The account put forward a dichotomous understanding of eighteenth-century society. On one side was a local culture marked by prejudice and delusion, represented by those who had charged Mr Oliphant with murder; on the other was a national culture marked by intelligence and impartiality, represented by the Oliphant family, their friends, and the tract’s readers. The author’s imagined audience had not picked up the pamphlet for its lurid account of intrigue in a better-sort household (though this was a flourishing genre at the time); they did not ordinarily concern themselves with other people’s domestic affairs. ‘The events, indeed, are of a private nature’, he wrote, ‘but not the less interesting to every lover of freedom, every friend of human kind’. [12] ‘Every impartial, intelligent inquirer’ was expected to react the same way: to be horrified by the injustice of the case, the potency of popular prejudice and the powerlessness of a gentleman and his family against it. [13]

The ‘impartial world’ was also expected to agree with Mr Oliphant about how esteem should work. Before describing the coroner’s inquest, the account paused to relate the ‘general character of the persons composing this family’. Honourable ancestry, professional skill, and personal virtue defined the character of Mr Oliphant; an abundance of these last two qualities meant that ‘few men better deserv’d, or enjoy’d in a higher degree, the esteem of mankind’ than his father-in-law; his wife was ‘a lady of distinguish’d accomplishments and humanity’. The maid who had been accused alongside them warranted less praise: ‘it may suffice to observe, that she had been well educated, was a girl of simple inoffensive manners and of a good disposition, and had always behav’d herself in a very becoming manner’. [14] Reputation was at the heart of the case in another way, too: the Oliphants’ relationship with their alleged victim had been shaped by their attempts to govern how she was esteemed. All they had wanted, the notice in the Newcastle Chronicle lamented, was to ‘reclaim an unfortunate Girl from Vice and Infamy, without exposing her to public Shame’. [15]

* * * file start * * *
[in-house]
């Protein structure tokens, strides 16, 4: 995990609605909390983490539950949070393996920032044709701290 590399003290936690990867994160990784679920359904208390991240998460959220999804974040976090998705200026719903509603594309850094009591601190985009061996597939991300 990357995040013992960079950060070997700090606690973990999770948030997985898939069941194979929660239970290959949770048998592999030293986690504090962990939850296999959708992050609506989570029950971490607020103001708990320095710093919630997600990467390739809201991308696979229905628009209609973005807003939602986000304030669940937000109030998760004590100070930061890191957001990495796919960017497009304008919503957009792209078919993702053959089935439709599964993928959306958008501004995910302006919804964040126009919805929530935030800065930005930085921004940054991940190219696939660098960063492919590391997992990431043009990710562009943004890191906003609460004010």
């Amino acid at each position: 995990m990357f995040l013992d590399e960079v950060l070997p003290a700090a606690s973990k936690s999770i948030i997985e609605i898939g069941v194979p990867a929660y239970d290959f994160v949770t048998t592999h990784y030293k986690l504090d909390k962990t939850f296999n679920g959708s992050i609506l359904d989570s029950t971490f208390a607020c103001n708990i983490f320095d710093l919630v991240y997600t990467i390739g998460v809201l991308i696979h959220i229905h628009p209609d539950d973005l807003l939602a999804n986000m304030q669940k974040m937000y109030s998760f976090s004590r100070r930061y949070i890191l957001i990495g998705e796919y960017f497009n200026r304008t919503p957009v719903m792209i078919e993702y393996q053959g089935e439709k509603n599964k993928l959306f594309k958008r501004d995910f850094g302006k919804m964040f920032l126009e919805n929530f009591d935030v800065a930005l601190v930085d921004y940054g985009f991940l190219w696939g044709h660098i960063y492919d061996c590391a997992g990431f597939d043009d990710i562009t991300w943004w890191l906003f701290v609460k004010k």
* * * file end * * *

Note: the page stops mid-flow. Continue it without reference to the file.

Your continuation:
Eighteenth-century servants were usually reliant on the ‘characters’ (the eighteenth-century antecedent of job references) which they had been given by former masters and mistresses. Dinah Armstrong, however, was hired on the basis of the ‘plausible account the Girl gave of herself’ and her ‘good countenance’. [16] This turned out to be an unreliable character reference. Shortly after taking her in, Dinah’s new master and mistress left her and their children with a friend as they travelled to Scotland. When they returned, the friend reported that Dinah had stolen three damask napkins. They did not find these napkins when they searched her chest, but they did find a sheet marked with the initials of a lady who had recently dismissed her: she had been planning to cut it into shifts for herself. Mrs Oliphant took pity on her– it turned out that she really was in need of underwear – and

took an opportunity to exhort the Girl in the tenderest manner, to a virtuous and industrious course of life, as the only means of making her happy; and at the same time made her a present of some linen. [17]